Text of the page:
Here is my ‘forecast’ for the week ahead:

  1. Turning colder
  2. Send in the results of The Big Garden Birdwatch
  3. Buy more Bird Food
  4. Keep the Bird Feeders topped up
  5. Stay warm inside and enjoy watching the birds in your garden

Love your environment – whatever the weather

Gill

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Wooden Peanut Butter Feeder

A Wooden Peanut Butter Feeder provides a high energy treat for the birds

 

 

 

 

 

 

 

 

 

 

 

 

This weekend (24th/25th January) is the RSPB’s Big Garden Birdwatch it began in 1979 and is one of the world’s largest wildlife surveys, last year nearly half a million people took part with 7,274,159 birds being counted. Each year the results are collated and are used to compare trends, monitor species, understand how birds are doing and take steps to put things right.

Schools are also invited to take part, they can do the Big Schools Birdwatch anytime this half term until the 13th February, and can Register and download specially designed classroom resources on the RSPB website.

How do you take part?

  1. Register for the Big Garden Birdwatch before this weekend, you will receive an information pack full of advice, information and a Bird ID guide.
  2. Put out bird feeders preferably containing high energy foods as well as a some fresh water, this can be done throughout the year not just during winter or for the Big Garden Birdwatch.
  3. Why not have a go at making your own Bird Cakes? Click here to find out how.

My Fat Ball and Feeder

On the weekend of the Birdwatch

  1. Make sure that your bird feeders are full and fresh water is available.
  2. Get a pen, paper, and a pair of binoculars, if you have some, and have a bird book or guide to birds handy, make it a family activity include as many people as you can, not all birds are easy to spot on the other hand you may suddenly have a large flock which can be difficult to count.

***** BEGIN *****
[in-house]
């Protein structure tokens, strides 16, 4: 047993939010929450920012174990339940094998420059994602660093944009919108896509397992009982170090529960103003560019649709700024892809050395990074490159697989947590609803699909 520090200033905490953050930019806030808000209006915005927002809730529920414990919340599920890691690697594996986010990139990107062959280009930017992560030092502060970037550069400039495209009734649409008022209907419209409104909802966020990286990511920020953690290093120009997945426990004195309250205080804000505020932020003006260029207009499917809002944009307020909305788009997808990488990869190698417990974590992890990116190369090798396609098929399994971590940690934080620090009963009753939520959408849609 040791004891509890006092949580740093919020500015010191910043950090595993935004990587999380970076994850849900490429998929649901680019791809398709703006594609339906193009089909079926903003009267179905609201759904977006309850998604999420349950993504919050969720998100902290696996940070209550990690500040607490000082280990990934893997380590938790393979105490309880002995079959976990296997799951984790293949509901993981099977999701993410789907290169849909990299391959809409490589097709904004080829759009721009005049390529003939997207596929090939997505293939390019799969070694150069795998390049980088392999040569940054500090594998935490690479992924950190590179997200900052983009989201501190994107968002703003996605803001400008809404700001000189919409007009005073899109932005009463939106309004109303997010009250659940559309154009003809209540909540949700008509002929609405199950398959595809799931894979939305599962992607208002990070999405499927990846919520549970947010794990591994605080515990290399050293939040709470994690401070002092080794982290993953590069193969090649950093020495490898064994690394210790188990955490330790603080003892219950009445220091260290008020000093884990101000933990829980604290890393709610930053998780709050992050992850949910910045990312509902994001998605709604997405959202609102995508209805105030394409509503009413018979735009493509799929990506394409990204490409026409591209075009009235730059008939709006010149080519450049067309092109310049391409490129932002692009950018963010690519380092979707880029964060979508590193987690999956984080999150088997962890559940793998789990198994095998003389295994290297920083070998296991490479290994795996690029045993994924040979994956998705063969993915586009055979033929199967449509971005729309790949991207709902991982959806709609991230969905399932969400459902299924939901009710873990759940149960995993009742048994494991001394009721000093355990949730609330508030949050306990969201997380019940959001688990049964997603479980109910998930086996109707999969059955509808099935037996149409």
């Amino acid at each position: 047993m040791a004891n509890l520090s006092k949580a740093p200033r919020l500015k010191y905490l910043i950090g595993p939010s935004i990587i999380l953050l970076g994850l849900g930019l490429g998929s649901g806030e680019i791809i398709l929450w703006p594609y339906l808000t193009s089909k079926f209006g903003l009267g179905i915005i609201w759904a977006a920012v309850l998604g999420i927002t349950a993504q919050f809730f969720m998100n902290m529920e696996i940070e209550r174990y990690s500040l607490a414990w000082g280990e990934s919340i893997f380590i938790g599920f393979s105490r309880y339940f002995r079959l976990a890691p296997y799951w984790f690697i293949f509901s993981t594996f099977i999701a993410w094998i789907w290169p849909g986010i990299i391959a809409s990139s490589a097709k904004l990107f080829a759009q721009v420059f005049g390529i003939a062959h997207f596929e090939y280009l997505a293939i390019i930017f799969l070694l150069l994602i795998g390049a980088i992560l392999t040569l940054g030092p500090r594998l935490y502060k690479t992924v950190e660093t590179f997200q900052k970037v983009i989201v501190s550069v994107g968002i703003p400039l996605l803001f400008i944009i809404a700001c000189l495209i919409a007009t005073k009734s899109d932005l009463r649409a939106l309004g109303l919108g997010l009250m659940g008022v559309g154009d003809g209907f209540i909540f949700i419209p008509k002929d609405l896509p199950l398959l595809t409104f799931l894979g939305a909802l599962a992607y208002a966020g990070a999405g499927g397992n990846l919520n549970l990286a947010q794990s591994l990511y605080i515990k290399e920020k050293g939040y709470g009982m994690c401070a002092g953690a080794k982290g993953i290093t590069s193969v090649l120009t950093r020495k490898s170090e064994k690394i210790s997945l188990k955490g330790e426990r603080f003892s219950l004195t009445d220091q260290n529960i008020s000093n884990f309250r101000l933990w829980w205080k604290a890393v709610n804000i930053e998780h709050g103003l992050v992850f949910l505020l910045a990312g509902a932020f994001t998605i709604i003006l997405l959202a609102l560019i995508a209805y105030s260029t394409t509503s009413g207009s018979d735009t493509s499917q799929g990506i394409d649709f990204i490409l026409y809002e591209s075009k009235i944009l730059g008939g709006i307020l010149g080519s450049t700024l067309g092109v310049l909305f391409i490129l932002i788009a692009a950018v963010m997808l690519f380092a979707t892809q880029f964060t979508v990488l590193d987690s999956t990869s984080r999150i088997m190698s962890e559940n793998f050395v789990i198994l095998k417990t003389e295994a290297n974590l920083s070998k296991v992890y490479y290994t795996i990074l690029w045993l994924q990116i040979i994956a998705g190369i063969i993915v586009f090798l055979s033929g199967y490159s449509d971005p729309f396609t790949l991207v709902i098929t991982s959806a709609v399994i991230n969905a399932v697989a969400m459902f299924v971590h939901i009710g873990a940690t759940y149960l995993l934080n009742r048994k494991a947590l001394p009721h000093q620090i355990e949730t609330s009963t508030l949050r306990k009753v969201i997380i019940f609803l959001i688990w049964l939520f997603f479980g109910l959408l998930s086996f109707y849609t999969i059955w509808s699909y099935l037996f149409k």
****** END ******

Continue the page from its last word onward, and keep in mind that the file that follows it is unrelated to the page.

3. Decide when you are going to do the Birdwatch, birds are often hungry early morning and late afternoon so you have a good chance of spotting a good variety during these times, on a cold dry day you can expect to see more birds than if it is wet and windy.
  4. Sit comfortably and watch the birds for an hour, count and record the highest number of each species of bird that you see at any one time.
  5. Submit your results online or by post by 13th February 2015.

The RSPB are interested in other British wildlife too and are asking you to let them know how often you see any of the following in your garden, park or local area:

Badger, Grey Squirrel, Red Squirrel, Muntjac Deer, Roe Deer, Hedgehog, Slow Worm, Grass Snake.

If you want more information on Feeding Garden Birds click here to have a look at our guide.

Why not practice your Bird Spotting skills before the weekend?

Have a look at our two new Garden Bird Competitions:

In the School Zone ‘Spot’ the 10 hidden garden birds in our wordsearch puzzle and you could win a

Birch Log Nest Box (pictured below)

Birch Log Hole Nest Box

a Wooden Peanut Butter Bird Feeder, a Discovery Seed Feeder and a Fat Ball Feeder.

In the Kids/Family Zone correctly identify the birds shown in the pictures and you could win a

Build Your Own Nest Box Kit (pictured below),

Build Your Own Nest Box

and a Wooden Peanut Butter Feeder.

The closing date for both competitions is 14th March, 2015.

Have a fabulous Bird Watching Weekend, I will be taking part too.

Gill